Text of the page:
Wednesday 13 June
We have been in talks with Gary on the phone and have agreed access to his Maisy site and to film some excavation work there with a digger.
Today James and I go to meet Dr Simon Trew, deputy head of war studies at the Royal Military Academy Sandhurst and the editor of the Battlezone D-Day book series. We discuss the programme and some of the angles that we should focus on. Simon says a new emphasis is on the Rangers at Omaha itself and how they turned the day. The arrival of this intact batallion of 500 plus men on the beach, diverted from Pointe du Hoc, came at a pivotal moment and helped turn near disaster to victory.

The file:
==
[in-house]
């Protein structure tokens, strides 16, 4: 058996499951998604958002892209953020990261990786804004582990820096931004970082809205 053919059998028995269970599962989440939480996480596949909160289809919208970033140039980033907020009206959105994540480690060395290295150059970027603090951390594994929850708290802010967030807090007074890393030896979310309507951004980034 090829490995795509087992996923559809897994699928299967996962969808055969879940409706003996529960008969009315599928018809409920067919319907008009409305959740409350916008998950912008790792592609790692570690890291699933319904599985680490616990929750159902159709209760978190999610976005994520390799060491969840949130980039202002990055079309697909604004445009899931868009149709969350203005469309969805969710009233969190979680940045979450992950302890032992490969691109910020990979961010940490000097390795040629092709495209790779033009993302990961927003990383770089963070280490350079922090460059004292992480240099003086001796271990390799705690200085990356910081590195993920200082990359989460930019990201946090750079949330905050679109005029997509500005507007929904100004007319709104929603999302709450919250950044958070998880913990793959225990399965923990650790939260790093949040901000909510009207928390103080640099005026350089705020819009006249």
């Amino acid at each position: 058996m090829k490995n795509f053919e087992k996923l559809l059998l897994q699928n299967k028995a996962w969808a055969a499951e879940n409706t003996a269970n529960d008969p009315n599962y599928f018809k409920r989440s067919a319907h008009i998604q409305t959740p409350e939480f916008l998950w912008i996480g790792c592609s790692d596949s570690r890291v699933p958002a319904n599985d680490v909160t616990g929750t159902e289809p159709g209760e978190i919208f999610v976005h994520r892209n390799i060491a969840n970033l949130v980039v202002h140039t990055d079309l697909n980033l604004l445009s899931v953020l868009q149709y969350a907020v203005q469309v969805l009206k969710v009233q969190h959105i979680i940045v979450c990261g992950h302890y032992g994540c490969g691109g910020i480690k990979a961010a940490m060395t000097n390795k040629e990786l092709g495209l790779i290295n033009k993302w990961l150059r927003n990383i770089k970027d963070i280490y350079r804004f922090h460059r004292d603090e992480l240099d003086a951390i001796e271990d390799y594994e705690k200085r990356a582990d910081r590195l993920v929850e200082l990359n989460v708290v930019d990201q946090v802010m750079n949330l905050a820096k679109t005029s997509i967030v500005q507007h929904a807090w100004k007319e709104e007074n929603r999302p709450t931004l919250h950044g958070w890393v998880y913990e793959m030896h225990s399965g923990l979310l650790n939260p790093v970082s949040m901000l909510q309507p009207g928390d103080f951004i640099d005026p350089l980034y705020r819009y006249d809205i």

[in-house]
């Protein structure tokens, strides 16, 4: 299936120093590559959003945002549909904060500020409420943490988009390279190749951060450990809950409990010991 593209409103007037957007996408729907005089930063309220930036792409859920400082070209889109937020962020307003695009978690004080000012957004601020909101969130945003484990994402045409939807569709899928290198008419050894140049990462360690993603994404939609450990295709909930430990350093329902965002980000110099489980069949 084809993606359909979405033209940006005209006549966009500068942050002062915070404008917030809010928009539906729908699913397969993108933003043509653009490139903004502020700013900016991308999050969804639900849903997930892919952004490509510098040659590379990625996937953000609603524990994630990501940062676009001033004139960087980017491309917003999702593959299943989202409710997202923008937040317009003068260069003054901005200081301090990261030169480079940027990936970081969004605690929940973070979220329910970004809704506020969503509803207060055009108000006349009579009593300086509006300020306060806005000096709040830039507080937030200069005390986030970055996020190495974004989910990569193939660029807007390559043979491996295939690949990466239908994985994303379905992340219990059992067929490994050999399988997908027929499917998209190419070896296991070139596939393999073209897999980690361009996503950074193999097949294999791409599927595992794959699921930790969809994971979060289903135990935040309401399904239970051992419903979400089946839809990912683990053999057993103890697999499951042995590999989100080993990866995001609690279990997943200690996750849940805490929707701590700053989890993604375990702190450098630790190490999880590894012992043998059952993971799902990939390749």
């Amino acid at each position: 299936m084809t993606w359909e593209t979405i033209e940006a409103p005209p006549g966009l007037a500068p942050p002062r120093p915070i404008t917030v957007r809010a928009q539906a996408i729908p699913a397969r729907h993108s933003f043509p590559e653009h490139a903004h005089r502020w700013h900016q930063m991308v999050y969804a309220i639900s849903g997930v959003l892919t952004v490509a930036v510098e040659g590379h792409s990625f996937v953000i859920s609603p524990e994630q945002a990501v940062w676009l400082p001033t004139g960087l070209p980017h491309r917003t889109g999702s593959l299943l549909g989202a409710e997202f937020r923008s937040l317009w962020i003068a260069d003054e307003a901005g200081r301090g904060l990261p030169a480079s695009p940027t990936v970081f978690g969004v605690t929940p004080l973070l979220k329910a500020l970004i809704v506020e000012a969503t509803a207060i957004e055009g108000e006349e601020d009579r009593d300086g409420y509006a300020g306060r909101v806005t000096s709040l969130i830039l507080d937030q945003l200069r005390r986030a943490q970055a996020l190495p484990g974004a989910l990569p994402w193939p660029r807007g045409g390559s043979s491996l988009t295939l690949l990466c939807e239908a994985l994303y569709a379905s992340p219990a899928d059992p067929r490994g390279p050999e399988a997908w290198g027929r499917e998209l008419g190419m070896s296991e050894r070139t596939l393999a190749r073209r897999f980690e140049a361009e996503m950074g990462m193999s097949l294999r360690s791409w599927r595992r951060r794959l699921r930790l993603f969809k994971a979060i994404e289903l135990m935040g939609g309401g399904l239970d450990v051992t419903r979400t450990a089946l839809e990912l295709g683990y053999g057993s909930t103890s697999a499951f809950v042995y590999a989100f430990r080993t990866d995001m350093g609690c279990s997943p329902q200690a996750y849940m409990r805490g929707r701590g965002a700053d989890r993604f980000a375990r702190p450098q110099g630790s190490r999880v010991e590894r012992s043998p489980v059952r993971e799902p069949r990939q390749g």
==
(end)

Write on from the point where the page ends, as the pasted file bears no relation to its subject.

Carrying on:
It is a nice irony that this group of men effectively ended up in the wrong place at the right time. James likes this angle because it puts people at the heart of our story – and he wants this to be a film driven by human stories rather than military discussion.
Simon is a great find – highly knowledgeable yet also young, enthusiastic and full of energy. This must come partly from years spent taking young Sandhurst cadets on battlefield tour guides. We ask him to be the main historian for the programme and as part of this he will conduct a peer review on Maisy.